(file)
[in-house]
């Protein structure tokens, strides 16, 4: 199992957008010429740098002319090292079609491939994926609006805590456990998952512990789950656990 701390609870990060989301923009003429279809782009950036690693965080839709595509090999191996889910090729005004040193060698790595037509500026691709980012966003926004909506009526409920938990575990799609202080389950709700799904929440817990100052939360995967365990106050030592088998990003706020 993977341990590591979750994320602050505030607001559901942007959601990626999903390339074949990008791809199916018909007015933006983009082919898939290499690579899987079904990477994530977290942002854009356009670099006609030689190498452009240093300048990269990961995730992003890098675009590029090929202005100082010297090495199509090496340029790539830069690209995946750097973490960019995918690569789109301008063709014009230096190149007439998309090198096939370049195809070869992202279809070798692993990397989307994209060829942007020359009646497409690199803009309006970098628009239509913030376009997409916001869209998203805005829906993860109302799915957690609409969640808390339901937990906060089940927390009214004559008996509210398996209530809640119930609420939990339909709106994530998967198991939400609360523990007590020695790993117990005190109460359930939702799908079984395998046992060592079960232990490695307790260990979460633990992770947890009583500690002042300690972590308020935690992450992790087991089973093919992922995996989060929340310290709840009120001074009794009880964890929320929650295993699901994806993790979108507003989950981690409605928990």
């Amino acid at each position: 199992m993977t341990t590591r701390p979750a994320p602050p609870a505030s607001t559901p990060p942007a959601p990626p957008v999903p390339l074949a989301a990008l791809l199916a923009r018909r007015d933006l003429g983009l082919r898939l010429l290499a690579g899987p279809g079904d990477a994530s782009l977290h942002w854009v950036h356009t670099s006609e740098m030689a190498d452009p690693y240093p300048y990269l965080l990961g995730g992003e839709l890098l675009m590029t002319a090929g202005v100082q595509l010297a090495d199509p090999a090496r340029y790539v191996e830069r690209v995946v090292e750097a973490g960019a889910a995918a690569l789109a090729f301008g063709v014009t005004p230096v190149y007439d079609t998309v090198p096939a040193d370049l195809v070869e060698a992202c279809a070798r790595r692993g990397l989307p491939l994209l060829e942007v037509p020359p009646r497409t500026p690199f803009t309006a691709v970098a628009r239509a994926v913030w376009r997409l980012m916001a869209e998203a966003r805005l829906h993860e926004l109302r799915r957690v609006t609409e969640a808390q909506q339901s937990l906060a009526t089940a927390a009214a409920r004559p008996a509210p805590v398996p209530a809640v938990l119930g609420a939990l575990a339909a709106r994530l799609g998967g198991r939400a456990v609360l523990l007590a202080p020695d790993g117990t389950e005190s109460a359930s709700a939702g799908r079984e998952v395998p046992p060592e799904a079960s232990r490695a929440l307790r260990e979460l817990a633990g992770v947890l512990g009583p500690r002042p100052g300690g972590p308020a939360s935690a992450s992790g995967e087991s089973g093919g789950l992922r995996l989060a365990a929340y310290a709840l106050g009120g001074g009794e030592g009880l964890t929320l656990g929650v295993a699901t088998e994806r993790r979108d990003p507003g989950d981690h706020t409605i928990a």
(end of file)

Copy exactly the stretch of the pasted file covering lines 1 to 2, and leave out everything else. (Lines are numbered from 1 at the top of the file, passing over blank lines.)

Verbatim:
[in-house]
């Protein structure tokens, strides 16, 4: 199992957008010429740098002319090292079609491939994926609006805590456990998952512990789950656990 701390609870990060989301923009003429279809782009950036690693965080839709595509090999191996889910090729005004040193060698790595037509500026691709980012966003926004909506009526409920938990575990799609202080389950709700799904929440817990100052939360995967365990106050030592088998990003706020 993977341990590591979750994320602050505030607001559901942007959601990626999903390339074949990008791809199916018909007015933006983009082919898939290499690579899987079904990477994530977290942002854009356009670099006609030689190498452009240093300048990269990961995730992003890098675009590029090929202005100082010297090495199509090496340029790539830069690209995946750097973490960019995918690569789109301008063709014009230096190149007439998309090198096939370049195809070869992202279809070798692993990397989307994209060829942007020359009646497409690199803009309006970098628009239509913030376009997409916001869209998203805005829906993860109302799915957690609409969640808390339901937990906060089940927390009214004559008996509210398996209530809640119930609420939990339909709106994530998967198991939400609360523990007590020695790993117990005190109460359930939702799908079984395998046992060592079960232990490695307790260990979460633990992770947890009583500690002042300690972590308020935690992450992790087991089973093919992922995996989060929340310290709840009120001074009794009880964890929320929650295993699901994806993790979108507003989950981690409605928990």